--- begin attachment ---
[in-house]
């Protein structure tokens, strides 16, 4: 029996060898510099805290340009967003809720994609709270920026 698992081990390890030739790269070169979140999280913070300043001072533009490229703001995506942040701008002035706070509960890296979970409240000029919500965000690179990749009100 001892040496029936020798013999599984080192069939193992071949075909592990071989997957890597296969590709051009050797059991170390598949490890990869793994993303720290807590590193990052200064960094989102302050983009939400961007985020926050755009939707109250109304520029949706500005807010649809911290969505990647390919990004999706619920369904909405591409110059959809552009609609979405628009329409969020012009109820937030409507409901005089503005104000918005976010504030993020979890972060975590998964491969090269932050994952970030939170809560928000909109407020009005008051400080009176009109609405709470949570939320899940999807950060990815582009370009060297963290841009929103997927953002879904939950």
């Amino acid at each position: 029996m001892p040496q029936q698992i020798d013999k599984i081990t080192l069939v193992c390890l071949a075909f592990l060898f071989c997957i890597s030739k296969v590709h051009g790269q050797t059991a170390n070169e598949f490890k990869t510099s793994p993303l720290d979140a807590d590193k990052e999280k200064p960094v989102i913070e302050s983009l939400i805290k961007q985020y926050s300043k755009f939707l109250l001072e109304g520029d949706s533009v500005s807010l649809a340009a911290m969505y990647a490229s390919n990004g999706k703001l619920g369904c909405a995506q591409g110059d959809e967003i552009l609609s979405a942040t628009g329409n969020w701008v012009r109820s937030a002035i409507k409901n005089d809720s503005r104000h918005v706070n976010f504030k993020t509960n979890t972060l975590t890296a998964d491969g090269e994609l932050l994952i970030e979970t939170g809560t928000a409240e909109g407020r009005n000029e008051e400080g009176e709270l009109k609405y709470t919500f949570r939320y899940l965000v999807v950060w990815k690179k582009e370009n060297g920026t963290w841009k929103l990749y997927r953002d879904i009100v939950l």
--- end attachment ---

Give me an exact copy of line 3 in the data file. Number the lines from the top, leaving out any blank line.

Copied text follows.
């Amino acid at each position: 029996m001892p040496q029936q698992i020798d013999k599984i081990t080192l069939v193992c390890l071949a075909f592990l060898f071989c997957i890597s030739k296969v590709h051009g790269q050797t059991a170390n070169e598949f490890k990869t510099s793994p993303l720290d979140a807590d590193k990052e999280k200064p960094v989102i913070e302050s983009l939400i805290k961007q985020y926050s300043k755009f939707l109250l001072e109304g520029d949706s533009v500005s807010l649809a340009a911290m969505y990647a490229s390919n990004g999706k703001l619920g369904c909405a995506q591409g110059d959809e967003i552009l609609s979405a942040t628009g329409n969020w701008v012009r109820s937030a002035i409507k409901n005089d809720s503005r104000h918005v706070n976010f504030k993020t509960n979890t972060l975590t890296a998964d491969g090269e994609l932050l994952i970030e979970t939170g809560t928000a409240e909109g407020r009005n000029e008051e400080g009176e709270l009109k609405y709470t919500f949570r939320y899940l965000v999807v950060w990815k690179k582009e370009n060297g920026t963290w841009k929103l990749y997927r953002d879904i009100v939950l």